Cultural Caviar

The Art of the Comeback

November 26, 2013

Multiple Pages
The Art of the Comeback

Is there anything better for Christmas than a bit of a laugh? Well, a visit by, say, the blonde CIA agent in Homeland would be preferable, but I think she’s got other things on her mind than yours truly. Great comebacks are my favorites. For example: When the great French actress Arletty was dragged into court and accused of giving comfort the French way to a German Luftwaffe officer, her only defense was, “If you men hadn’t let them in so easily, I wouldn’t have slept with him.” She also added that her heart belongs to France, “but my ass is international.” She was cheered and set free immediately.

The most famous comeback belongs to Voltaire—who else? When asked on his deathbed by a priest if he renounced the Devil, he responded that this was no time to make new enemies. An even bigger ham, the great John Barrymore—also on his deathbed—felt his nurse put her head on his chest trying to hear if his ticker was still ticking. “OK, hop in,” said the actor, then he expired. A pompous English judge who was notorious for cruising for boys late at night asked a colleague what he gave for buggery, meaning what length of prison time. (Homosexuality was until 1967 illegal in a nation composed mostly of homosexuals.) “Oh, fifty pence or so,” answered his colleague.

“When asked on his deathbed by a priest if he renounced the Devil, he responded that this was no time to make new enemies.”

My own greatest quip came to me while dead drunk. Most good comebacks are never thought out. They just happen. We were at Mortimer’s attending a Reinaldo and Carolina Herrera dinner party for Princess Margaret. I was placed next to Margaret after the main course. (They were switching people around so she would meet them all up close.)

“I think we met in ’67,” I said, slurring my words.

“What, you’re a schivil shervant?” slurred the princess right back.

“Do I look like a schivil schervant?”

“My God, he’s a schivil schervant.”

End of conversation, and a quick change of placement followed. On our way out, the nice pianist saw the Princess and hit a few bars of “God Save the Queen.”

“No, no, none of that,” said an agitated Margaret.

“It’s not for you, ma’am, it’s for Jerry Zipkin,” said yours truly, never to be spoken to ever again by Jerry.

A comeback as good as Voltaire’s—who some believe had thought of his comeback beforehand as he knew what the priest would ask him—was from John Wilkes, the brilliant orator and Parliamentarian when he was told by the Earl of Sandwich that he would die either in the gallows or by the pox. Wilkes never missed a beat: “That depends, Sir, whether I embrace your principles or your mistress.”

Robert Benchley, one of our greatest humorists, was also a famous lush. Emerging from a nightclub he saw the resplendent doorman in uniform and said, “My good man, call me a taxi.”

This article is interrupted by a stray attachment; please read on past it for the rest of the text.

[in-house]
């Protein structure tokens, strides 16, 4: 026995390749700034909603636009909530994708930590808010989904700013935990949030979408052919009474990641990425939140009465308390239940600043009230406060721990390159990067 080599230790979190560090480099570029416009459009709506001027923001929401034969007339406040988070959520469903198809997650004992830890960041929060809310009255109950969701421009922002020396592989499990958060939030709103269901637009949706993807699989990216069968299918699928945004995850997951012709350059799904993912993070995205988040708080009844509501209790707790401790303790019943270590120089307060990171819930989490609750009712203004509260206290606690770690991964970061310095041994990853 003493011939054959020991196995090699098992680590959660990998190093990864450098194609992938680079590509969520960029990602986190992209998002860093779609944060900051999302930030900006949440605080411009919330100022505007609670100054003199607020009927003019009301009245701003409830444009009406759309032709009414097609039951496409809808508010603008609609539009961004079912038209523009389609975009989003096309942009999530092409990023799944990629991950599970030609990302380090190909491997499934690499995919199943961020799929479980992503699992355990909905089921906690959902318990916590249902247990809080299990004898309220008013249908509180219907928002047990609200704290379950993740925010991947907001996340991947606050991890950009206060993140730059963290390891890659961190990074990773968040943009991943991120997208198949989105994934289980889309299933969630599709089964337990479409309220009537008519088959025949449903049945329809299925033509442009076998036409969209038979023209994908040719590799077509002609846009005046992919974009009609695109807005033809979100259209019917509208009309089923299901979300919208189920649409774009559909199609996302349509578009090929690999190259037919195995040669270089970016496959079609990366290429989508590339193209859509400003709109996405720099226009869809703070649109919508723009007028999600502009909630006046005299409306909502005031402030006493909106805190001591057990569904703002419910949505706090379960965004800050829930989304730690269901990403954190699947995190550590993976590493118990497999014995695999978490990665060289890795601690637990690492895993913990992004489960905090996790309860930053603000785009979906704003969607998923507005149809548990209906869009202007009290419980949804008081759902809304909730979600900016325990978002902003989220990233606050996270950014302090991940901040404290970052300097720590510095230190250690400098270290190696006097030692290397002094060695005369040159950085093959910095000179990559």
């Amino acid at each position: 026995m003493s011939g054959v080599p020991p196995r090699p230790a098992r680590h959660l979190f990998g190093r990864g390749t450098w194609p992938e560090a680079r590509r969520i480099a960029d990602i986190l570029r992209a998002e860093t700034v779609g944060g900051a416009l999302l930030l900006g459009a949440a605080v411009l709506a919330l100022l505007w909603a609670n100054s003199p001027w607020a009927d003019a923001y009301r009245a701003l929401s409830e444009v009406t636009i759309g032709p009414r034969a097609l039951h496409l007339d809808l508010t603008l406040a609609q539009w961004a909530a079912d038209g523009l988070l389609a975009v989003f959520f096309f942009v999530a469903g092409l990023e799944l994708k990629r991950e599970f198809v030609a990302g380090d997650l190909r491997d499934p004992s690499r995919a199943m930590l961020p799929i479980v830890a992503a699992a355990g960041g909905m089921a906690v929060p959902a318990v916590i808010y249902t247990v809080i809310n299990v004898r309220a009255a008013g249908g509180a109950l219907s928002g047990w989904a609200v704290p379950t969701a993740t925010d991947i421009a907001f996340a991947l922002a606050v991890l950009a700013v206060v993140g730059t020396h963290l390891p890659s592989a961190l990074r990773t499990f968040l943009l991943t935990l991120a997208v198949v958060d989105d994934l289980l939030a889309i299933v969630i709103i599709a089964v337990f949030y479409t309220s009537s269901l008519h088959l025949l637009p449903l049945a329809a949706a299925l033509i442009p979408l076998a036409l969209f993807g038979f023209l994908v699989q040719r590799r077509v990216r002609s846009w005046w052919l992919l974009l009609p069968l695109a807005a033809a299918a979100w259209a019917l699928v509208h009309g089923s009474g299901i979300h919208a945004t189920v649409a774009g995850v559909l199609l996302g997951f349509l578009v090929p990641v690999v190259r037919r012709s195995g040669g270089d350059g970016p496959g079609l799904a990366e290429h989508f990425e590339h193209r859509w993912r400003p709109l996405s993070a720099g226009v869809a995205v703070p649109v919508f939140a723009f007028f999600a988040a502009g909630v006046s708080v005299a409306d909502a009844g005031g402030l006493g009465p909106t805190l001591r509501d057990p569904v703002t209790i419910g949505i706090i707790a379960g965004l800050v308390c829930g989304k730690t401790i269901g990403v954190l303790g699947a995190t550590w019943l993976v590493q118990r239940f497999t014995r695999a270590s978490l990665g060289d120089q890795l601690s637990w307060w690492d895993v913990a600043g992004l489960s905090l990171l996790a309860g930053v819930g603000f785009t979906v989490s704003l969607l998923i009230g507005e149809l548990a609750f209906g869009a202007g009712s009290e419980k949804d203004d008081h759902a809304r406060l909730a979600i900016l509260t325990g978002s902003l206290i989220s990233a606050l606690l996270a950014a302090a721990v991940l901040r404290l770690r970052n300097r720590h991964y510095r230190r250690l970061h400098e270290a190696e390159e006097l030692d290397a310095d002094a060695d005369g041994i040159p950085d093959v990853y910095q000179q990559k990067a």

“How dare you,” said a furious gentleman, “I am a United States admiral.”

“Oh, in that case, call me a battleship.”

“What the fuck was that?” This vulgarity was supposedly pronounced by the mayor of Hiroshima on August 6, 1945. The other one about the Japanese takes place in a New York high-school class for 16-year-olds. “Who said, ‘We will pay any price, bear any burden’ and so on?” asks a teacher. Nobody answers until from the back of the class a tiny hand goes up. It’s a new boy, Takashita.

“JFK in his inaugural address, January 1961,” says the little Nip.

“Bravo, Takashita,” says the teacher, “and how long have you been in this country?”

“Six weeks, sir.”

Suddenly another voice is heard. “Fuck the Japs!”

“Who said that?” yells the outraged teacher.

“Harry F. Truman,” comes the answer.

My own dear father came up with a good one under unfortunate circumstances. A notorious womanizer, he always raised a ball-and-chain pennant when my mother was onboard his boat warning the fairer sex to stay away whenever he dropped anchor in some hot spot with mama along. One day he forgot all about it and went to bed, my mother still walking the deck. Two beauties arrived and asked her if she was John’s latest. My mother played along and they spilled the beans. When she went below and started screaming at him, demanding what he has to say for himself, the only thing he could come up with was, “Damn it, I forgot to raise the bloody flag.” 

William Buckley was a comeback natural. He was once asked on live television why we were losing the war in Vietnam. “Well, we have the Bavarians and they have the Prussians,” came his answer, shutting everyone up. And how true it was. The Viet Cong were fighting like Prussians and the South Vietnamese like Bavarians. When flying to Boston to debate Arthur Schlesinger at Harvard, I believe, Bill was offered a cigar by Schlesinger and accepted. As soon as they landed they were surrounded by reporters. The professor said something like he was here to defend American values against warmongers like Buckley. “All I know,” said Bill while rolling his eyes, “is that if the good professor and his ilk hadn’t screwed up the Bay of Pigs, we’d still be smoking Havanas.”

These are all oldies but good ones. Nothing is harder than humor, something that’s totally disappeared nowadays, replaced by crudeness and vulgarity. One could fill a book with Groucho Marx’s rib-ticklers. My favorite is very well known:

GROUCHO: So, you got any kids?

FEMALE CONTESTANT: Yes, Groucho, I have eleven children.

GROUCHO: Eleven?! Did you say eleven kids?

FEMALE CONTESTANT: Well, I love my husband.

GROUCHO: Lady, I love my cigar but I take it out of my mouth once in a while.

 

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